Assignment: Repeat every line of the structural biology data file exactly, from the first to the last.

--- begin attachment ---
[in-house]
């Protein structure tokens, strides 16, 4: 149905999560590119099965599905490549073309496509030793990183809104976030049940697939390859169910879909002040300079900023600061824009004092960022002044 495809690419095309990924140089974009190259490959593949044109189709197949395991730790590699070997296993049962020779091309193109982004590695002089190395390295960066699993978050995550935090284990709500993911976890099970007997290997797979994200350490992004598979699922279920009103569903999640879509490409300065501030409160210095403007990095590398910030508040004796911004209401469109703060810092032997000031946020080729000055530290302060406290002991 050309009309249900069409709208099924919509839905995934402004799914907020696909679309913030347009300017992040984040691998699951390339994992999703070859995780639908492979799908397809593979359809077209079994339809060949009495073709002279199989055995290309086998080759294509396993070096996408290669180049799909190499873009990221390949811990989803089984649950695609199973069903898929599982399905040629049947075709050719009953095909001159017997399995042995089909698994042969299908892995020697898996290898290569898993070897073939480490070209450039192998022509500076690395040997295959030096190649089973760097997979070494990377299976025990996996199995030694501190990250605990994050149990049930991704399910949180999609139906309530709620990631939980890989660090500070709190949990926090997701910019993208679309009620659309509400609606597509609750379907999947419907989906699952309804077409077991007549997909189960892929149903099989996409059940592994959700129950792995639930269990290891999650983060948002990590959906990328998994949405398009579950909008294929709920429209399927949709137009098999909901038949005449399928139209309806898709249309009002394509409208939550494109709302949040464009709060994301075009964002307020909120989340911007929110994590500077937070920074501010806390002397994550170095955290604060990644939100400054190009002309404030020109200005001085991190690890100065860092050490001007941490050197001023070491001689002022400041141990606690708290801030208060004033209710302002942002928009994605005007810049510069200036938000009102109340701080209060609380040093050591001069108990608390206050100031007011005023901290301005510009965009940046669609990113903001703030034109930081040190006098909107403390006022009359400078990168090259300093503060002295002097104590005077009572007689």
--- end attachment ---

[in-house]
């Protein structure tokens, strides 16, 4: 149905999560590119099965599905490549073309496509030793990183809104976030049940697939390859169910879909002040300079900023600061824009004092960022002044 495809690419095309990924140089974009190259490959593949044109189709197949395991730790590699070997296993049962020779091309193109982004590695002089190395390295960066699993978050995550935090284990709500993911976890099970007997290997797979994200350490992004598979699922279920009103569903999640879509490409300065501030409160210095403007990095590398910030508040004796911004209401469109703060810092032997000031946020080729000055530290302060406290002991 050309009309249900069409709208099924919509839905995934402004799914907020696909679309913030347009300017992040984040691998699951390339994992999703070859995780639908492979799908397809593979359809077209079994339809060949009495073709002279199989055995290309086998080759294509396993070096996408290669180049799909190499873009990221390949811990989803089984649950695609199973069903898929599982399905040629049947075709050719009953095909001159017997399995042995089909698994042969299908892995020697898996290898290569898993070897073939480490070209450039192998022509500076690395040997295959030096190649089973760097997979070494990377299976025990996996199995030694501190990250605990994050149990049930991704399910949180999609139906309530709620990631939980890989660090500070709190949990926090997701910019993208679309009620659309509400609606597509609750379907999947419907989906699952309804077409077991007549997909189960892929149903099989996409059940592994959700129950792995639930269990290891999650983060948002990590959906990328998994949405398009579950909008294929709920429209399927949709137009098999909901038949005449399928139209309806898709249309009002394509409208939550494109709302949040464009709060994301075009964002307020909120989340911007929110994590500077937070920074501010806390002397994550170095955290604060990644939100400054190009002309404030020109200005001085991190690890100065860092050490001007941490050197001023070491001689002022400041141990606690708290801030208060004033209710302002942002928009994605005007810049510069200036938000009102109340701080209060609380040093050591001069108990608390206050100031007011005023901290301005510009965009940046669609990113903001703030034109930081040190006098909107403390006022009359400078990168090259300093503060002295002097104590005077009572007689």